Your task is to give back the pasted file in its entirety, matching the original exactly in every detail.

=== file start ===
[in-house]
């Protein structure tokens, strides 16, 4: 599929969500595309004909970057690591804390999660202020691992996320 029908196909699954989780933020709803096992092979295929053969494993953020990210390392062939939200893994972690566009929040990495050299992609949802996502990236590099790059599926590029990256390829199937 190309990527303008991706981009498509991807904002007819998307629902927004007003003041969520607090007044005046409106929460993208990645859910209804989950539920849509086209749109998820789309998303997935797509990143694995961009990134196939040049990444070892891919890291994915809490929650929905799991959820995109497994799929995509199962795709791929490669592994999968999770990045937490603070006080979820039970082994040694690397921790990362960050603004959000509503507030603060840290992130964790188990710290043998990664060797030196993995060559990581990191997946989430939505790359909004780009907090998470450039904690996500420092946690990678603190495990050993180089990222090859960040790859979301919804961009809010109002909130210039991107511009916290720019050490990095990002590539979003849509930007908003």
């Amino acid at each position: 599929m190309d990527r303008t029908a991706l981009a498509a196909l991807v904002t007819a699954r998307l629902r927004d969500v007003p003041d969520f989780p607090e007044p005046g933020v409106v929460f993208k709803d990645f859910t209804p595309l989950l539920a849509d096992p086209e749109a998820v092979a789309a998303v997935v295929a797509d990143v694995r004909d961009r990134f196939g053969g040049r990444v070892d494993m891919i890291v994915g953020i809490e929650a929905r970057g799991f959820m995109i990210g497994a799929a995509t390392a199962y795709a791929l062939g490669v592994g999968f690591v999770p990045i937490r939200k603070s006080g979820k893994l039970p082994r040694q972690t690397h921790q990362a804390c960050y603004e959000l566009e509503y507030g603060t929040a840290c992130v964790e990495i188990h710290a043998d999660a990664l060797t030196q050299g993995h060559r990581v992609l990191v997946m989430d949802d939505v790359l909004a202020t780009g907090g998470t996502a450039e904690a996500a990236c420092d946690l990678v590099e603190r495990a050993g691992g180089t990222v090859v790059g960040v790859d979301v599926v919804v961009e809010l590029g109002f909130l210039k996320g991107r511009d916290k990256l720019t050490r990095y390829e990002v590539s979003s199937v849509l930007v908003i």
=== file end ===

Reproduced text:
[in-house]
């Protein structure tokens, strides 16, 4: 599929969500595309004909970057690591804390999660202020691992996320 029908196909699954989780933020709803096992092979295929053969494993953020990210390392062939939200893994972690566009929040990495050299992609949802996502990236590099790059599926590029990256390829199937 190309990527303008991706981009498509991807904002007819998307629902927004007003003041969520607090007044005046409106929460993208990645859910209804989950539920849509086209749109998820789309998303997935797509990143694995961009990134196939040049990444070892891919890291994915809490929650929905799991959820995109497994799929995509199962795709791929490669592994999968999770990045937490603070006080979820039970082994040694690397921790990362960050603004959000509503507030603060840290992130964790188990710290043998990664060797030196993995060559990581990191997946989430939505790359909004780009907090998470450039904690996500420092946690990678603190495990050993180089990222090859960040790859979301919804961009809010109002909130210039991107511009916290720019050490990095990002590539979003849509930007908003």
């Amino acid at each position: 599929m190309d990527r303008t029908a991706l981009a498509a196909l991807v904002t007819a699954r998307l629902r927004d969500v007003p003041d969520f989780p607090e007044p005046g933020v409106v929460f993208k709803d990645f859910t209804p595309l989950l539920a849509d096992p086209e749109a998820v092979a789309a998303v997935v295929a797509d990143v694995r004909d961009r990134f196939g053969g040049r990444v070892d494993m891919i890291v994915g953020i809490e929650a929905r970057g799991f959820m995109i990210g497994a799929a995509t390392a199962y795709a791929l062939g490669v592994g999968f690591v999770p990045i937490r939200k603070s006080g979820k893994l039970p082994r040694q972690t690397h921790q990362a804390c960050y603004e959000l566009e509503y507030g603060t929040a840290c992130v964790e990495i188990h710290a043998d999660a990664l060797t030196q050299g993995h060559r990581v992609l990191v997946m989430d949802d939505v790359l909004a202020t780009g907090g998470t996502a450039e904690a996500a990236c420092d946690l990678v590099e603190r495990a050993g691992g180089t990222v090859v790059g960040v790859d979301v599926v919804v961009e809010l590029g109002f909130l210039k996320g991107r511009d916290k990256l720019t050490r990095y390829e990002v590539s979003s199937v849509l930007v908003i």